Russian toddler given HIV-infected blood by mistake
Moscow: A 16-month-old girl in Russia's St. Petersburg city was given an HIV-infected blood transfusion as a result of negligence of a hospital's staff, prosecutors said Friday.
"Due to negligence on the part of the hospital's staff and specialists from the city's blood transfusion centre, and the shortcomings of a computer programme, the child was given blood from an HIV-positive donor," a statement said.
The 16-month-old girl, named Daniella, was given a blood transfusion at the Children's Hospital No.5 in March following an operation for peritonitis, a potentially life-threatening infection.
The girl was initially hospitalised in February and was sent home after five days, having been diagnosed with and treated for rotavirus.
The next day, however, the child was again hospitalised and an X-ray revealed that she had swallowed six magnetic parts from a toy.
After the operation for peritonitis, the child was in intensive care for a long time, "hanging between life and death", prosecutors said.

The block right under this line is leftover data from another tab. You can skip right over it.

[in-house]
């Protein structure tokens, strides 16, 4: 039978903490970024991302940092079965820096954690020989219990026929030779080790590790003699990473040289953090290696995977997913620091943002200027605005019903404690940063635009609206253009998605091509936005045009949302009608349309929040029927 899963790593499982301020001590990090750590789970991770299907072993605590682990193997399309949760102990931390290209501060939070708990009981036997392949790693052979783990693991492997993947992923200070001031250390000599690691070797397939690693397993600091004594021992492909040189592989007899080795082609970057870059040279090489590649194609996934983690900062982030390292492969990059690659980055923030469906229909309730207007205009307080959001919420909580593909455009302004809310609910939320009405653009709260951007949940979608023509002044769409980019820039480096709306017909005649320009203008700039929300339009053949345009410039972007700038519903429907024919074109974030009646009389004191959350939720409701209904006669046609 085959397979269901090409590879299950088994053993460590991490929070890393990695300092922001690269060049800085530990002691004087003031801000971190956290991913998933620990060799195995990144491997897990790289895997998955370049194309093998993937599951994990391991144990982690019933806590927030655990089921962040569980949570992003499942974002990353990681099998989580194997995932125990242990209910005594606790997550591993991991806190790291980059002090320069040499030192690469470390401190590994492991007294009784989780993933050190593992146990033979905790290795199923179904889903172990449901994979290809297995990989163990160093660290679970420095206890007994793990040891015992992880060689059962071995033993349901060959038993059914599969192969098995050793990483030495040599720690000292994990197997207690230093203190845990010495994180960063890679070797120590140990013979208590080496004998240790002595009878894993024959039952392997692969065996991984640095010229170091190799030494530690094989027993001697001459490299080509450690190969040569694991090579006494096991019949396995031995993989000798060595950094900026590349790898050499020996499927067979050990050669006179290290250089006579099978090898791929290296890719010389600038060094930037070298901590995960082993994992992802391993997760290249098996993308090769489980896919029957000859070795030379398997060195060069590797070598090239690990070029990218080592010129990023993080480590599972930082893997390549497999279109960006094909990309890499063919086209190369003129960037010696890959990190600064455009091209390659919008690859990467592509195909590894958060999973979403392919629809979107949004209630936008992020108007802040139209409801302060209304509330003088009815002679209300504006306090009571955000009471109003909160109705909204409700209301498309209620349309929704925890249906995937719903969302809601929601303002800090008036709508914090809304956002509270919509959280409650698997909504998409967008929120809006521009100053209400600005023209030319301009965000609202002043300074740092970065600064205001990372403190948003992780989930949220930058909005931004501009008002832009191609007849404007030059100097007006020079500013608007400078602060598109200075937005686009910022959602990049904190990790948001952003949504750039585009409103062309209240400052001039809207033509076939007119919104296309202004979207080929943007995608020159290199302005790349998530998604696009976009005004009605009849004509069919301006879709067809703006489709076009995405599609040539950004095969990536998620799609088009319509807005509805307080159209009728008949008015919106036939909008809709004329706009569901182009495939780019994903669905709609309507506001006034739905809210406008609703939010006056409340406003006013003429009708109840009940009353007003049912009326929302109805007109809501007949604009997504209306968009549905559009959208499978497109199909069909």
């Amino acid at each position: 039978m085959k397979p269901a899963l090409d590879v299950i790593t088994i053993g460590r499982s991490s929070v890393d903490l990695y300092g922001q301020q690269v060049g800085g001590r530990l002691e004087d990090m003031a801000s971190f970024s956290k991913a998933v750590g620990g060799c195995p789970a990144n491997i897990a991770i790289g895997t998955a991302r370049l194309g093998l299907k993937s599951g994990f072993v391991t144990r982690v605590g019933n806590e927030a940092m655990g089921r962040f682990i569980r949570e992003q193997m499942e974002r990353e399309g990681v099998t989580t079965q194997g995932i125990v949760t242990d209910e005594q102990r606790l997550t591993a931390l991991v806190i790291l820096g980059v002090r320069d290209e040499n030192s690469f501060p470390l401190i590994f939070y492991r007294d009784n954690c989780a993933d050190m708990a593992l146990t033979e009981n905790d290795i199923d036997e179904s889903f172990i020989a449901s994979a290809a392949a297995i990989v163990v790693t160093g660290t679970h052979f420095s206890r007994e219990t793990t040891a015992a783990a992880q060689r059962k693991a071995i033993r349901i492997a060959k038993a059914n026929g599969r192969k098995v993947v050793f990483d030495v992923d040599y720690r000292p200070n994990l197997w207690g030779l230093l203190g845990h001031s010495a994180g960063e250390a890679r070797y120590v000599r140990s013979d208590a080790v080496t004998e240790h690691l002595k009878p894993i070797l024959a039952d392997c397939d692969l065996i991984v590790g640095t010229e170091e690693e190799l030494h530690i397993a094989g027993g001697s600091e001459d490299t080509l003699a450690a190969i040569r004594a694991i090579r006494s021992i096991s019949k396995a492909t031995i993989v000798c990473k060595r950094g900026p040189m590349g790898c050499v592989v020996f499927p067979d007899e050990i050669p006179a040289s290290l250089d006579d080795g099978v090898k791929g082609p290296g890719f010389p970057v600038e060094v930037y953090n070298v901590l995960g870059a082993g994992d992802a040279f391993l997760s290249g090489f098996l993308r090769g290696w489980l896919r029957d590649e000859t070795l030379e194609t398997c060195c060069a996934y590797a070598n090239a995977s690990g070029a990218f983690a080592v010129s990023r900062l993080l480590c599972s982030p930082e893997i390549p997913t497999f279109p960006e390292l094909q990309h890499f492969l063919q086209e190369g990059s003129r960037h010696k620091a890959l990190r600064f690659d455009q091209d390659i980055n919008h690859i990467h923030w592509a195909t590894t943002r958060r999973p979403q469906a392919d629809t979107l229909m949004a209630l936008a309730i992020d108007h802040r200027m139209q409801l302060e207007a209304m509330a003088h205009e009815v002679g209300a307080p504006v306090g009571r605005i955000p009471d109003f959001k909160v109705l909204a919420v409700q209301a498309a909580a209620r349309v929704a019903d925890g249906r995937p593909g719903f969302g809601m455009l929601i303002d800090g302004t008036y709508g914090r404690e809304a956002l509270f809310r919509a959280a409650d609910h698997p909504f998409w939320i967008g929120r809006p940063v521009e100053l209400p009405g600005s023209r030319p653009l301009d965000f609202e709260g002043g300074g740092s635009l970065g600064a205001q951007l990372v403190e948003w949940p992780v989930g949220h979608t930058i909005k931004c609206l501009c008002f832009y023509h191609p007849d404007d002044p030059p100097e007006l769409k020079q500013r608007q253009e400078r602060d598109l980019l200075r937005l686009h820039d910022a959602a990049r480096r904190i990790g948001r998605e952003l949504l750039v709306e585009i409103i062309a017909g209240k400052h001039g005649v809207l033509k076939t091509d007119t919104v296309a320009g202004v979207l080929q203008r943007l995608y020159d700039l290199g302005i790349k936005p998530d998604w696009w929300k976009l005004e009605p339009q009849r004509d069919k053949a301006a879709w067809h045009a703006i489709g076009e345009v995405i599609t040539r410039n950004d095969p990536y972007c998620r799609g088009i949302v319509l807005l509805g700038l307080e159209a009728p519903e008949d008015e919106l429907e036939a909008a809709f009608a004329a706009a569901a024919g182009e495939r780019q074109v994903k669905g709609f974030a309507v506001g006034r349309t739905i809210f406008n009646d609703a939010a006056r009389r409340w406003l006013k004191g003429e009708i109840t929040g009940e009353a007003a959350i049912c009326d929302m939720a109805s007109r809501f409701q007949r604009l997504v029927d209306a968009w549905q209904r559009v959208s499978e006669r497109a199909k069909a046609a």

The doctor carrying out the transfusion used a batch of blood that was still in quarantine while undergoing tests for HIV, without noticing that the blood had no written permission declaring it safe for use.
The blood came from a first-time donor, doctors said.
The child now faces lengthy anti-virus treatment.
In a preliminary test, the child tested negative for HIV, and another test will be carried out April 23 to confirm the result.
The risk of contracting the incurable virus through an HIV-infected blood transfusion is almost 100 percent, said Vadim Pokrovsky, director of the Federal AIDS Center.
"There have been some cases when there was no infection, but we suspect that those cases involved incorrect documentation and not infected blood," he said.
Since 1987, when Russia introduced screening of donor blood for HIV, there have been some 50 cases of HIV infection from blood transfusions in the country, Pokrovsky said, adding that most cases are caused by human error.